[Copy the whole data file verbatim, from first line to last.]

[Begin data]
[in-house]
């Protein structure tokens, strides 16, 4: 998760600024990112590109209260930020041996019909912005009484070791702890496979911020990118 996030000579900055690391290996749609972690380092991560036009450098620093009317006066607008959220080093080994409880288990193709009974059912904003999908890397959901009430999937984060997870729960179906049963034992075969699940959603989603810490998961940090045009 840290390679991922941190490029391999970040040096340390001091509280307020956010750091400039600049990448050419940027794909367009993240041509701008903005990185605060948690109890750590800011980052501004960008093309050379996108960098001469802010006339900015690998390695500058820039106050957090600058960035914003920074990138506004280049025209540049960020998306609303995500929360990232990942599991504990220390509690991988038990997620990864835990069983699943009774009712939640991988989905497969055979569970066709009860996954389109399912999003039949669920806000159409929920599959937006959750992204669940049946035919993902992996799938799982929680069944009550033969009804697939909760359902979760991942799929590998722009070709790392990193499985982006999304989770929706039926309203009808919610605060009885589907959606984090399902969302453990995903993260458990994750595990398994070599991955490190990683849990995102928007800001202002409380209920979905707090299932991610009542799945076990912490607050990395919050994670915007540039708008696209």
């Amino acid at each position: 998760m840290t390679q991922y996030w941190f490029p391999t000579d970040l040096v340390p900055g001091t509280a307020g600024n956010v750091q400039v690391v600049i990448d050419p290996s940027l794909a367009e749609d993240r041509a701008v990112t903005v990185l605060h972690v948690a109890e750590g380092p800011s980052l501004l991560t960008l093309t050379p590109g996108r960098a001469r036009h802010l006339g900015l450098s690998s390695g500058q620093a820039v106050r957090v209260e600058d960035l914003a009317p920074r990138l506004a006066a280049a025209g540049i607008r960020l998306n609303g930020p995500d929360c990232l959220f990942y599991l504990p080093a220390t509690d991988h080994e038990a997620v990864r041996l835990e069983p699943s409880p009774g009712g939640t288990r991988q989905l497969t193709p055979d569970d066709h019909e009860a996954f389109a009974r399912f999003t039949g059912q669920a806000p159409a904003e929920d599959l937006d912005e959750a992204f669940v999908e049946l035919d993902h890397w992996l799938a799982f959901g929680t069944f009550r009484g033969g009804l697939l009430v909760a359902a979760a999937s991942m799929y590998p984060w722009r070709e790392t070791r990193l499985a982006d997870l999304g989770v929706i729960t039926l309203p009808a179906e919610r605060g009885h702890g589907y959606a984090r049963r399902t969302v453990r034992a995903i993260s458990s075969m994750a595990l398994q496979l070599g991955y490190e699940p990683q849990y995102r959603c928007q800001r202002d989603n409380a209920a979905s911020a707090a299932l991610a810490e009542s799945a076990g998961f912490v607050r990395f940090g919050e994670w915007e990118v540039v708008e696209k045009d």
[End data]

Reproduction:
[in-house]
């Protein structure tokens, strides 16, 4: 998760600024990112590109209260930020041996019909912005009484070791702890496979911020990118 996030000579900055690391290996749609972690380092991560036009450098620093009317006066607008959220080093080994409880288990193709009974059912904003999908890397959901009430999937984060997870729960179906049963034992075969699940959603989603810490998961940090045009 840290390679991922941190490029391999970040040096340390001091509280307020956010750091400039600049990448050419940027794909367009993240041509701008903005990185605060948690109890750590800011980052501004960008093309050379996108960098001469802010006339900015690998390695500058820039106050957090600058960035914003920074990138506004280049025209540049960020998306609303995500929360990232990942599991504990220390509690991988038990997620990864835990069983699943009774009712939640991988989905497969055979569970066709009860996954389109399912999003039949669920806000159409929920599959937006959750992204669940049946035919993902992996799938799982929680069944009550033969009804697939909760359902979760991942799929590998722009070709790392990193499985982006999304989770929706039926309203009808919610605060009885589907959606984090399902969302453990995903993260458990994750595990398994070599991955490190990683849990995102928007800001202002409380209920979905707090299932991610009542799945076990912490607050990395919050994670915007540039708008696209």
């Amino acid at each position: 998760m840290t390679q991922y996030w941190f490029p391999t000579d970040l040096v340390p900055g001091t509280a307020g600024n956010v750091q400039v690391v600049i990448d050419p290996s940027l794909a367009e749609d993240r041509a701008v990112t903005v990185l605060h972690v948690a109890e750590g380092p800011s980052l501004l991560t960008l093309t050379p590109g996108r960098a001469r036009h802010l006339g900015l450098s690998s390695g500058q620093a820039v106050r957090v209260e600058d960035l914003a009317p920074r990138l506004a006066a280049a025209g540049i607008r960020l998306n609303g930020p995500d929360c990232l959220f990942y599991l504990p080093a220390t509690d991988h080994e038990a997620v990864r041996l835990e069983p699943s409880p009774g009712g939640t288990r991988q989905l497969t193709p055979d569970d066709h019909e009860a996954f389109a009974r399912f999003t039949g059912q669920a806000p159409a904003e929920d599959l937006d912005e959750a992204f669940v999908e049946l035919d993902h890397w992996l799938a799982f959901g929680t069944f009550r009484g033969g009804l697939l009430v909760a359902a979760a999937s991942m799929y590998p984060w722009r070709e790392t070791r990193l499985a982006d997870l999304g989770v929706i729960t039926l309203p009808a179906e919610r605060g009885h702890g589907y959606a984090r049963r399902t969302v453990r034992a995903i993260s458990s075969m994750a595990l398994q496979l070599g991955y490190e699940p990683q849990y995102r959603c928007q800001r202002d989603n409380a209920a979905s911020a707090a299932l991610a810490e009542s799945a076990g998961f912490v607050r990395f940090g919050e994670w915007e990118v540039v708008e696209k045009d």